WHO proposes central registry on human genome editing research

By Sophie Bullimore | Published: 27-Mar-2019

On the heels of the Chinese CRISPR scandal, stakeholders in the genome editing industry will be consulted to create standards for future research

The World Health Organisation (WHO) has proposed a central registry on human genome editing research as the preliminary consensus of its new advisory committee.

Despite the huge technology leaps in gene and cell therapy due to the CRISPR phenomenon, the WHO has previously not taken significant action on the subject. This changed in November 2018, when Chinese scientist, He Jiankui, shocked the world when he violated state law to create the first genetically edited babies. The WHO announced the formation of its expert panel the next month.

Called the committee on developing global standards for governance and oversight of human genome editing, the panel’s first meeting took place on 18-19 March. Over the two days they reviewed the current state of the technology, and agreed that “it is irresponsible at this time for anyone to proceed with clinical applications of human germline genome editing”.

In a recent Nature article, the two creators of the key CRISPR-Cas9 gene editing system, along with MIT biologist Eric Lander and 15 other researchers from around the world also weighed in on the topic.

The authors agreed there needed to be a global moratorium on editing the human germline. However, they reinforced that other CRISPR research should continue, including germline editing for research that doesn’t lead to modified babies, and editing cells to help cure disease.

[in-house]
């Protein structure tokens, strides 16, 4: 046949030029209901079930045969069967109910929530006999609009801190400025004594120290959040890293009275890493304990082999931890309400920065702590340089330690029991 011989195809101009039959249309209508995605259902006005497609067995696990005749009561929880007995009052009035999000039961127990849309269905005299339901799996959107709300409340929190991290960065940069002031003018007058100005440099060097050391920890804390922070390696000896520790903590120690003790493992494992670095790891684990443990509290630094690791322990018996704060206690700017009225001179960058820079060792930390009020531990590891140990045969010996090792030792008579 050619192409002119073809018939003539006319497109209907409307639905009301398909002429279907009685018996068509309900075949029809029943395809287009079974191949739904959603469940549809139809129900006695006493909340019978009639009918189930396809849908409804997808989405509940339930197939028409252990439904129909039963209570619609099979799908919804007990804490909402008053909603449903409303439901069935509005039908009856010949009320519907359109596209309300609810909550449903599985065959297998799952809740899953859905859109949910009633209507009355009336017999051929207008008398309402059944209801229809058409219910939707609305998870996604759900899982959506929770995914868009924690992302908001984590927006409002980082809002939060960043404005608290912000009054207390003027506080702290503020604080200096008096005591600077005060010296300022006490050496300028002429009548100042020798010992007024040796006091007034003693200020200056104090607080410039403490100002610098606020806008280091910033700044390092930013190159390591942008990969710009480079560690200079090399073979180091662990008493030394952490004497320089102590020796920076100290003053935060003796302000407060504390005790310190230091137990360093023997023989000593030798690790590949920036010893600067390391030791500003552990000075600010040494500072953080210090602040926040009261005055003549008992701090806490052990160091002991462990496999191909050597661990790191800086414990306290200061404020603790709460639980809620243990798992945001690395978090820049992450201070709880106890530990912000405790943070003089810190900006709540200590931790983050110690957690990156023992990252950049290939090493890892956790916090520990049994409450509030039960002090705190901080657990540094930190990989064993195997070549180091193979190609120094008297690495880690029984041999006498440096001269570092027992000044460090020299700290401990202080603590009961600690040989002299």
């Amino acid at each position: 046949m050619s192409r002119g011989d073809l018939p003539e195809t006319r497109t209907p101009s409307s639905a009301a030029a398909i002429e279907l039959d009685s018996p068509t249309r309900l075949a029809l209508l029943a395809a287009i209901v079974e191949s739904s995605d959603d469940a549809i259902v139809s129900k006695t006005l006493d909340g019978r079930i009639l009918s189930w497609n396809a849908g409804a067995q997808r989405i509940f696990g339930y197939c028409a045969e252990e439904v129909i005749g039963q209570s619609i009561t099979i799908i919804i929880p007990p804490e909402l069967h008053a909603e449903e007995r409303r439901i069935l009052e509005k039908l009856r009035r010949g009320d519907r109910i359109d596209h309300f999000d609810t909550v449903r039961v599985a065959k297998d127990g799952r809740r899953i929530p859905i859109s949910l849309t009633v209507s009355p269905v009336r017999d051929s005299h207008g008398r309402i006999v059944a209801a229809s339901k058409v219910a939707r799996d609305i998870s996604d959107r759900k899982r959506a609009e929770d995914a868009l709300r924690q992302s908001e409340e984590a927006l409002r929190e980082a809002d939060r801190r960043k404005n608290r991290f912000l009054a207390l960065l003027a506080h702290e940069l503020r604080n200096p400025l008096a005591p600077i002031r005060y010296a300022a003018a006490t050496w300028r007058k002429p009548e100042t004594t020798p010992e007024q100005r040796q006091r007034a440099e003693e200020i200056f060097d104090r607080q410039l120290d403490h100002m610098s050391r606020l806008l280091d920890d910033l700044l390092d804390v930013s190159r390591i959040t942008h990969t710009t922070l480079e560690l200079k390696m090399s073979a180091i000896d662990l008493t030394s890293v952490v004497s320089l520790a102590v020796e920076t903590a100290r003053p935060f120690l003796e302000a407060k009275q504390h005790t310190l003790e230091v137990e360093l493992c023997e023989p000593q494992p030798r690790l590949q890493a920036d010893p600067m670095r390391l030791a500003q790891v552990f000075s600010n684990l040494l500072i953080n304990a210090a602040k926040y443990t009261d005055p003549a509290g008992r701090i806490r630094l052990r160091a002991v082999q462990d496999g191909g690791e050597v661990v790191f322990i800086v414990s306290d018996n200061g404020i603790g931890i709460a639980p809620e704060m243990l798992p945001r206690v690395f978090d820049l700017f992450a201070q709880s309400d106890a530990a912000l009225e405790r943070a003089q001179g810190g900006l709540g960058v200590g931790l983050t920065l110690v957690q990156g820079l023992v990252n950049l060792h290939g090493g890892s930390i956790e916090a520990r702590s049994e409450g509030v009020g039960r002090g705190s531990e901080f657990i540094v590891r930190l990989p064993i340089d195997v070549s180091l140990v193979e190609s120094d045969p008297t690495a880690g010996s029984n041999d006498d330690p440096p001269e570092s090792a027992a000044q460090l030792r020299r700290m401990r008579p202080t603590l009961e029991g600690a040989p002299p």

Both the WHO and these authors seem to agree that there needs to be a legal stance on the application of this advancing field. With the FDA creating accelerated pathways for new therapies in this area, a clear line needs to be drawn in the sand to prevent the potential dangers of unrestricted innovation.

WHO governance

Over the next two years, through a series of in-person meetings and online consultations, the committee will consult with a wide range of stakeholders and provide recommendations for a comprehensive governance framework that is scalable, sustainable and appropriate for use at the international, regional, national and local levels.

Once the framework is in place it is unknown the extent of its coverage. Will it be limited to germline research? Or will all gene and cell therapies in the pipeline be subject to the WHO agenda?

Commenting on the panel, Dr Soumya Swamanathan, WHO Chief Scientist, said: “The committee will develop essential tools and guidance for all those working on this new technology to ensure maximum benefit and minimal risk to human health.”

The Nature authors guidance shows what other experts think should be the protocol for controlling this technology.

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